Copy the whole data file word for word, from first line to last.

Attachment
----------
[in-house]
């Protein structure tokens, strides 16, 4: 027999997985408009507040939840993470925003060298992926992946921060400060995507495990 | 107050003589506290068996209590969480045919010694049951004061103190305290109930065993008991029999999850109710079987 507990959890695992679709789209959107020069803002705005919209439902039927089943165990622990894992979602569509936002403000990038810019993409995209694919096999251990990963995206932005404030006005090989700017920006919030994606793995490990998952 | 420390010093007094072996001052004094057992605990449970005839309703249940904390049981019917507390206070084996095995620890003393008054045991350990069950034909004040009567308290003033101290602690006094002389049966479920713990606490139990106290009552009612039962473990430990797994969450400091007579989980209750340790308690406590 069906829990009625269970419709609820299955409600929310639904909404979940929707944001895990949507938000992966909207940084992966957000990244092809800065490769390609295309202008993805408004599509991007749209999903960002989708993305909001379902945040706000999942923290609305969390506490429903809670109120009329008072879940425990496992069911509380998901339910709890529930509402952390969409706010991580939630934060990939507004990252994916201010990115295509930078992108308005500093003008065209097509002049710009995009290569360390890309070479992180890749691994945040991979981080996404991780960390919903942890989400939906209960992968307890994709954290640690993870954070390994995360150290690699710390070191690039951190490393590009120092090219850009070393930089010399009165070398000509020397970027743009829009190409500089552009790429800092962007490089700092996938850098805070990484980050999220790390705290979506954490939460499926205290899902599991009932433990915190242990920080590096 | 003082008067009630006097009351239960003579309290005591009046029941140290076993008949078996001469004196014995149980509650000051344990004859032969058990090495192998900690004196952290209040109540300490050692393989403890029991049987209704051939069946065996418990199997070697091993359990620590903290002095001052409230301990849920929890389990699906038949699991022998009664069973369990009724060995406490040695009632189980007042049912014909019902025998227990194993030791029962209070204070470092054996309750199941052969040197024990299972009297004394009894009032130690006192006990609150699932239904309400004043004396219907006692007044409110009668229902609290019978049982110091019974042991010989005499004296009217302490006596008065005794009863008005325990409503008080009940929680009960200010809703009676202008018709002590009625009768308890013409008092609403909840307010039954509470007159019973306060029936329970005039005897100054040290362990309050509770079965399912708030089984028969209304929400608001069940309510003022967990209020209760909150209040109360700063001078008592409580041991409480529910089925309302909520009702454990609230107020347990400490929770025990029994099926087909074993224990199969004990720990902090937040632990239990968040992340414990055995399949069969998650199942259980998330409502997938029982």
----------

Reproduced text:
[in-house]
């Protein structure tokens, strides 16, 4: 027999997985408009507040939840993470925003060298992926992946921060400060995507495990 | 107050003589506290068996209590969480045919010694049951004061103190305290109930065993008991029999999850109710079987 507990959890695992679709789209959107020069803002705005919209439902039927089943165990622990894992979602569509936002403000990038810019993409995209694919096999251990990963995206932005404030006005090989700017920006919030994606793995490990998952 | 420390010093007094072996001052004094057992605990449970005839309703249940904390049981019917507390206070084996095995620890003393008054045991350990069950034909004040009567308290003033101290602690006094002389049966479920713990606490139990106290009552009612039962473990430990797994969450400091007579989980209750340790308690406590 069906829990009625269970419709609820299955409600929310639904909404979940929707944001895990949507938000992966909207940084992966957000990244092809800065490769390609295309202008993805408004599509991007749209999903960002989708993305909001379902945040706000999942923290609305969390506490429903809670109120009329008072879940425990496992069911509380998901339910709890529930509402952390969409706010991580939630934060990939507004990252994916201010990115295509930078992108308005500093003008065209097509002049710009995009290569360390890309070479992180890749691994945040991979981080996404991780960390919903942890989400939906209960992968307890994709954290640690993870954070390994995360150290690699710390070191690039951190490393590009120092090219850009070393930089010399009165070398000509020397970027743009829009190409500089552009790429800092962007490089700092996938850098805070990484980050999220790390705290979506954490939460499926205290899902599991009932433990915190242990920080590096 | 003082008067009630006097009351239960003579309290005591009046029941140290076993008949078996001469004196014995149980509650000051344990004859032969058990090495192998900690004196952290209040109540300490050692393989403890029991049987209704051939069946065996418990199997070697091993359990620590903290002095001052409230301990849920929890389990699906038949699991022998009664069973369990009724060995406490040695009632189980007042049912014909019902025998227990194993030791029962209070204070470092054996309750199941052969040197024990299972009297004394009894009032130690006192006990609150699932239904309400004043004396219907006692007044409110009668229902609290019978049982110091019974042991010989005499004296009217302490006596008065005794009863008005325990409503008080009940929680009960200010809703009676202008018709002590009625009768308890013409008092609403909840307010039954509470007159019973306060029936329970005039005897100054040290362990309050509770079965399912708030089984028969209304929400608001069940309510003022967990209020209760909150209040109360700063001078008592409580041991409480529910089925309302909520009702454990609230107020347990400490929770025990029994099926087909074993224990199969004990720990902090937040632990239990968040992340414990055995399949069969998650199942259980998330409502997938029982």